This week on This Old House, the crew arranged for an electrician to make a big change to the house’s wiring. Owners Emily and Nick Deldon hated the power pole out front, the first thing guests saw when visiting.
Instead, they switched to underground wiring. The electrician explained how: dig a trench, put the wires inside a sturdy PVC pipe for protection, add a red warning sticker to let future diggers know about the buried electrical wire, and cover with sand and dirt. Goodbye unsightly pole.
A Flared Porch
The last couple of weeks on This Old House, viewers have watched the crew build a very pretty porch onto the new addition. This week, they added flared columns. As master carpenter and long-time show regular Norm Abram pointed out, technology is amazing for getting the flared cuts of wood just right.
As host Kevin O’Connor stood with head landscaper Roger Cook, surveying the Deldons’ property, he said, “Our jobsite has taken a beating.”
“You guys basically destroyed the place,” Roger agreed. All the digging and heavy machinery coming and going have made it a landscaping-free zone. But Roger set to work in changing that. He explained the plan for brickwork. Nick and Emily are big fans of Stiles and Harts bricks, which have been made in Bridgewater, Massachusetts since 1886. S&H is the only brick maker left in the state. The company prides itself on imparting “an authentic colonial beauty to every project.” In other words, the bricks are uneven.
So Roger had to work really hard to set a good base of compacted stone and stone dust to make the ground perfectly flat and a uniform three inches below the finished grade line. The Deldons had picked out a complicated herringbone pattern that involved lots of cuts in the brick. Roger demonstrated the technique on a small section of patio. Once he laid out the herringbone design, he poured polymeric sand on top, brushing it in to fill up all the spaces between the uneven brick edges. This will also keep out ants and other insects. Once he swept it in really well, he showered it with water so it would set. Roger’s a real pro, so the Deldons can confidently achieve their dream of authentic colonial beauty without worrying about spraining their ankles.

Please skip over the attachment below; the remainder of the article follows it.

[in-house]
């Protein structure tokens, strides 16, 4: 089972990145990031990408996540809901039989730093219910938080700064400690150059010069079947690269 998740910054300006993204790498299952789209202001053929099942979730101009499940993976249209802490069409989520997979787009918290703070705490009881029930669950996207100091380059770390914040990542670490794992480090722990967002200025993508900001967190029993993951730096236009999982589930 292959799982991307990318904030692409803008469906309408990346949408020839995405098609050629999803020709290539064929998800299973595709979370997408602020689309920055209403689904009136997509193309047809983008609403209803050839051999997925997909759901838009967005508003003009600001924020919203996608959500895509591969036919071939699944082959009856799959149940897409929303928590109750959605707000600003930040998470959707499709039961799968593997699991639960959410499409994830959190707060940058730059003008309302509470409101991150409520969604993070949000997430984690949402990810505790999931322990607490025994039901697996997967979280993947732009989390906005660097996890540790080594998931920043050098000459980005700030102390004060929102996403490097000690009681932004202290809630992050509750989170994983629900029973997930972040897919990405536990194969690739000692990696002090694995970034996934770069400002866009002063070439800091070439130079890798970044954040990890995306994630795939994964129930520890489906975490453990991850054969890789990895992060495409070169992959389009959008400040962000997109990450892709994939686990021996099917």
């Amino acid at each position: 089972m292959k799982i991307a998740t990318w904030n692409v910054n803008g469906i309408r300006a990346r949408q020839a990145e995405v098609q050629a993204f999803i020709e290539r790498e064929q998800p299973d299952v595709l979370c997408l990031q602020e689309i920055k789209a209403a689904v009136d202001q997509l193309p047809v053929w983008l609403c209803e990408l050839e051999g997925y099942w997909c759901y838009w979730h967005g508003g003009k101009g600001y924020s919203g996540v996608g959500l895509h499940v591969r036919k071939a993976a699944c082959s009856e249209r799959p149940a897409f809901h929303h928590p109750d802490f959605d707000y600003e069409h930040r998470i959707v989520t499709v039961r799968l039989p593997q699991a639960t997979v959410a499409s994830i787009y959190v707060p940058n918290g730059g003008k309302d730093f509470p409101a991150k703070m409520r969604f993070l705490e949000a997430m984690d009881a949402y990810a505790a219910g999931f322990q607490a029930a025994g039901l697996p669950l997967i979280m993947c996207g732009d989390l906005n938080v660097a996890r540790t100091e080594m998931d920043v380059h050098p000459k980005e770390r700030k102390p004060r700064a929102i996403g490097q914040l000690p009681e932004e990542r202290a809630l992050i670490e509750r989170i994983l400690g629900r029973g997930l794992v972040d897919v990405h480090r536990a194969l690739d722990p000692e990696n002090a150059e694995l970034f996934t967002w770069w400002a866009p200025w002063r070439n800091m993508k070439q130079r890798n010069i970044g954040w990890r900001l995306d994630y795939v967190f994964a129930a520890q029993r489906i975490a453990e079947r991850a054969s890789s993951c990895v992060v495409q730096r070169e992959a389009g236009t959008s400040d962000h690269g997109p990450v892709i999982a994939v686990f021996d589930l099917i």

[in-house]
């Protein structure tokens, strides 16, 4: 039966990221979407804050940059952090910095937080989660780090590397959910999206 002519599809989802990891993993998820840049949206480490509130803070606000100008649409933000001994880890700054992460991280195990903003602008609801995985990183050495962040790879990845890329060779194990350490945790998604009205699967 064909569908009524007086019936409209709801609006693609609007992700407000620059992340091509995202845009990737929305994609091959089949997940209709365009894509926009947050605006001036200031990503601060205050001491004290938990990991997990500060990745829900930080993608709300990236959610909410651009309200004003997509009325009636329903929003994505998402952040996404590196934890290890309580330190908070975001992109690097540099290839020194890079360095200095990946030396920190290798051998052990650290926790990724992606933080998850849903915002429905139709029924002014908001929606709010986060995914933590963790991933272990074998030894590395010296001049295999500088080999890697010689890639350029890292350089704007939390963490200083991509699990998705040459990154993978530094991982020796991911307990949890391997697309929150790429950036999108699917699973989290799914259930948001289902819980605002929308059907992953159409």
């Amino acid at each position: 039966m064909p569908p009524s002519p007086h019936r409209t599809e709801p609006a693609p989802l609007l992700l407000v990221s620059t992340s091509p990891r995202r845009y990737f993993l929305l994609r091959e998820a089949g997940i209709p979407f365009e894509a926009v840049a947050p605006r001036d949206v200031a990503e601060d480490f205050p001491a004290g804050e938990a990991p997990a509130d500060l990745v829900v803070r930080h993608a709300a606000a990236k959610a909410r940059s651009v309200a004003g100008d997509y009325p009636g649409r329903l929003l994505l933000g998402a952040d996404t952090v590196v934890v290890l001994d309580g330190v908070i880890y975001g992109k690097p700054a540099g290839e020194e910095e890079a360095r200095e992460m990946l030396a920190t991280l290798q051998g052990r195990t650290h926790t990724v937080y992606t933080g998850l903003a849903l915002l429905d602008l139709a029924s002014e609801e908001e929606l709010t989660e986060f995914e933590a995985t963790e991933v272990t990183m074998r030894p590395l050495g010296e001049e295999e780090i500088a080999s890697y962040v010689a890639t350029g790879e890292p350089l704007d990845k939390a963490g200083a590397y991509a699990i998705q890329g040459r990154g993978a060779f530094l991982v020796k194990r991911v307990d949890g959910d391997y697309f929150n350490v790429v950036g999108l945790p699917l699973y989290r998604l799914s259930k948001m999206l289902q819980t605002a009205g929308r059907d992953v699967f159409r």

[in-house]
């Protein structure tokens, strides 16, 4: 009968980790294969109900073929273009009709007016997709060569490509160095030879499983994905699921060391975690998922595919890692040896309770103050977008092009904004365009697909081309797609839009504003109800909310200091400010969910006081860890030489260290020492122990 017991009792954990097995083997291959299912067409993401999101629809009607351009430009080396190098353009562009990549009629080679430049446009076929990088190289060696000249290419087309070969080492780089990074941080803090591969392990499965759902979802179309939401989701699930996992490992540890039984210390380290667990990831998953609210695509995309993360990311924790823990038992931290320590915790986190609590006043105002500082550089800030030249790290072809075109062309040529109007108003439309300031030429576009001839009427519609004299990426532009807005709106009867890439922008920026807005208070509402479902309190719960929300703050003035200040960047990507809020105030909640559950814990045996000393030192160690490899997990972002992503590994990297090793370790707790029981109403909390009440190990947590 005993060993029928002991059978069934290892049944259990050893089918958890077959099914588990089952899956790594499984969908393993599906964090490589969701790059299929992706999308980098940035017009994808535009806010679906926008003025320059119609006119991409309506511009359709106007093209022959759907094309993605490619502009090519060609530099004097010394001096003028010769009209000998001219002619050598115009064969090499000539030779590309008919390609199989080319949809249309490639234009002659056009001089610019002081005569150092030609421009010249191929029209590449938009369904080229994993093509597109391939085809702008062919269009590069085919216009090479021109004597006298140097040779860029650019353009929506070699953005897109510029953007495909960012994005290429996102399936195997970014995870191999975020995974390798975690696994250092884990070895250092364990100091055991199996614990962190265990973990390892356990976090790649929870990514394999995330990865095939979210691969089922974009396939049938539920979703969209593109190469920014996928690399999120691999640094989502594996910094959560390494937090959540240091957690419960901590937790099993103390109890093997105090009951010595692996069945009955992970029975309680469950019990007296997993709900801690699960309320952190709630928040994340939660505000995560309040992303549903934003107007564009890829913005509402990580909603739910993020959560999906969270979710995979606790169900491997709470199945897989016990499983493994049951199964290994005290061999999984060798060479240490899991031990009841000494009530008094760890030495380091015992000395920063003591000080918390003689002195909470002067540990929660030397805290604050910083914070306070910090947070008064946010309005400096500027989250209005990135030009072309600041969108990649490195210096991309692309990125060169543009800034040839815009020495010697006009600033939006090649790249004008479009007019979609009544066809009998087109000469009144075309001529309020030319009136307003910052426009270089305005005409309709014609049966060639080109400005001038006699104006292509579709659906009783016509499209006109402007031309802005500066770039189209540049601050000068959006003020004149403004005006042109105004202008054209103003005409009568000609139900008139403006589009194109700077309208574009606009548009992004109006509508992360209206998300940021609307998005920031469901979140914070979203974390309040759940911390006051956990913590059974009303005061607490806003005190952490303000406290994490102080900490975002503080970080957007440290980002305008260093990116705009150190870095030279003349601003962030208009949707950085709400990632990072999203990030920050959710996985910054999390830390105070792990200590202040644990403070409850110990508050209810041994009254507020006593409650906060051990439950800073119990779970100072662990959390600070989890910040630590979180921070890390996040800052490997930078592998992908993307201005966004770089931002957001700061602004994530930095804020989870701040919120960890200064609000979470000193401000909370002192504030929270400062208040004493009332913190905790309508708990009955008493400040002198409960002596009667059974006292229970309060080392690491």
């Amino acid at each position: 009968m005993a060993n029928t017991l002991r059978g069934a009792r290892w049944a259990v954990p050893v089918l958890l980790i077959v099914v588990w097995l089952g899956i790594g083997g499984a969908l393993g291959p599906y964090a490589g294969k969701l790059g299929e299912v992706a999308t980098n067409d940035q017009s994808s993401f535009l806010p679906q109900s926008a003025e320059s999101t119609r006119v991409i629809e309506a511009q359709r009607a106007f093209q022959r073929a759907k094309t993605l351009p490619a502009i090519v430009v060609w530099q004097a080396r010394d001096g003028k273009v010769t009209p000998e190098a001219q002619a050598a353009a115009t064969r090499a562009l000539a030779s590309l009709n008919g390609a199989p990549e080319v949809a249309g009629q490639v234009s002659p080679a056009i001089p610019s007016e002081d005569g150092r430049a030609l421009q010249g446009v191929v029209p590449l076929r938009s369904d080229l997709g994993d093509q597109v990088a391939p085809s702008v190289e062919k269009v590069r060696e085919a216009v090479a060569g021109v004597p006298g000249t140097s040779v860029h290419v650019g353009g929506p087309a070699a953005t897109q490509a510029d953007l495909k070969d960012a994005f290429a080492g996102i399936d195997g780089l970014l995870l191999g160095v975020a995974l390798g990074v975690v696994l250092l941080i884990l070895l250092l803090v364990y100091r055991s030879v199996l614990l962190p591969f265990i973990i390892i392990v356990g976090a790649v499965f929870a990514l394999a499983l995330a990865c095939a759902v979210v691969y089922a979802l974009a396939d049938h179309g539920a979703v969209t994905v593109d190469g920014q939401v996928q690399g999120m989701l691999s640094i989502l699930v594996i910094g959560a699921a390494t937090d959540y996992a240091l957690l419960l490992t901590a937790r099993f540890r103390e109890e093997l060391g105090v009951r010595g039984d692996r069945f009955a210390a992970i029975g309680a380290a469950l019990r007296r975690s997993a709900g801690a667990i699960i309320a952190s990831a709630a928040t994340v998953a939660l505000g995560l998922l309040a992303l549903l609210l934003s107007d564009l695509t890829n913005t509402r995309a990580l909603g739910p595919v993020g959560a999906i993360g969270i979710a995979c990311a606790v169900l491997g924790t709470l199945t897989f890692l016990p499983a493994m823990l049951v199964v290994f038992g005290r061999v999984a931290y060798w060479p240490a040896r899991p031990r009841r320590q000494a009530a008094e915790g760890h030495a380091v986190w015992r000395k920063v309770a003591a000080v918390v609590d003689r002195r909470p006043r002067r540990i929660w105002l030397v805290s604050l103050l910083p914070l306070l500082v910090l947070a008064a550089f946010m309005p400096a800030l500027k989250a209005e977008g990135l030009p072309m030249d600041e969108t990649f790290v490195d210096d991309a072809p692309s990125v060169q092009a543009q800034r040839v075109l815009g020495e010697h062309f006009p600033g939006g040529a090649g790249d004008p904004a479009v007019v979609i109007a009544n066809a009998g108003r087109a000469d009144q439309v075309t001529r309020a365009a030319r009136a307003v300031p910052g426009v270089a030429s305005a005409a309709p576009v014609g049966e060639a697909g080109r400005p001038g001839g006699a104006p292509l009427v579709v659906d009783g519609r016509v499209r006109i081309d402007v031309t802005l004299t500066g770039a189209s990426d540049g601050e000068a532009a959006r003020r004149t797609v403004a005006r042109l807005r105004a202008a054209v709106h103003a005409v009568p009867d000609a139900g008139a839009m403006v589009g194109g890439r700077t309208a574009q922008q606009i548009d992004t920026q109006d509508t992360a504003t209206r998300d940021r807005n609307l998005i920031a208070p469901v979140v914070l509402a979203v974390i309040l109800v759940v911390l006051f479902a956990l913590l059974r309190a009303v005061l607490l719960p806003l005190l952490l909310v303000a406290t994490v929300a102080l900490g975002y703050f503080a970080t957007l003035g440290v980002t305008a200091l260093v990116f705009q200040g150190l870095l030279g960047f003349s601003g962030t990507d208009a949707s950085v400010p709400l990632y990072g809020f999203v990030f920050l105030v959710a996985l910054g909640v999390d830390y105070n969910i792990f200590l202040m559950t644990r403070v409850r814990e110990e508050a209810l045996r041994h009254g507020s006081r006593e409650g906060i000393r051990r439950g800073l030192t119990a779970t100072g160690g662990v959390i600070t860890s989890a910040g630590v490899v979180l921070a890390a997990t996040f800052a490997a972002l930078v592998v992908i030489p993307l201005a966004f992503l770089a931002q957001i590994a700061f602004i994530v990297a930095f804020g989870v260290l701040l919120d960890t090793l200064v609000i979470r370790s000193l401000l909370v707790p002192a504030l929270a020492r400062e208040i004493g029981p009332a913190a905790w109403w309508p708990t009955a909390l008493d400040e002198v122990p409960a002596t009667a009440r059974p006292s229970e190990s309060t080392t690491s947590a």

Inside the house, cabinet installer Erik Frey was doing his job. Since he usually works alone, he has nifty tricks like bringing the cabinets over on little wheels, and using a winch to lift higher cabinets into place. But on TOH, he had Kevin to help him lift everything. Together they got the refrigerator enclosure and some other cabinets into place.
Back outside, contractor Tom Silva showed Kevin how to use a machine that bends flashing at just the right angle to protect window trim. Together the wrestled the trim into place. Then Tom explained how to counterflash the flashing for ultimate protection from water damage.
That’s it for this week. We were a tad disappointed that our favorite character, the fireplace, wasn’t featured, although the episode where it gets installed is scheduled to air in episode 14 on February 9th. If all this talk of home improvement has you yearning to upgrade your fireplace, call your friends at Old World Stoneworks today.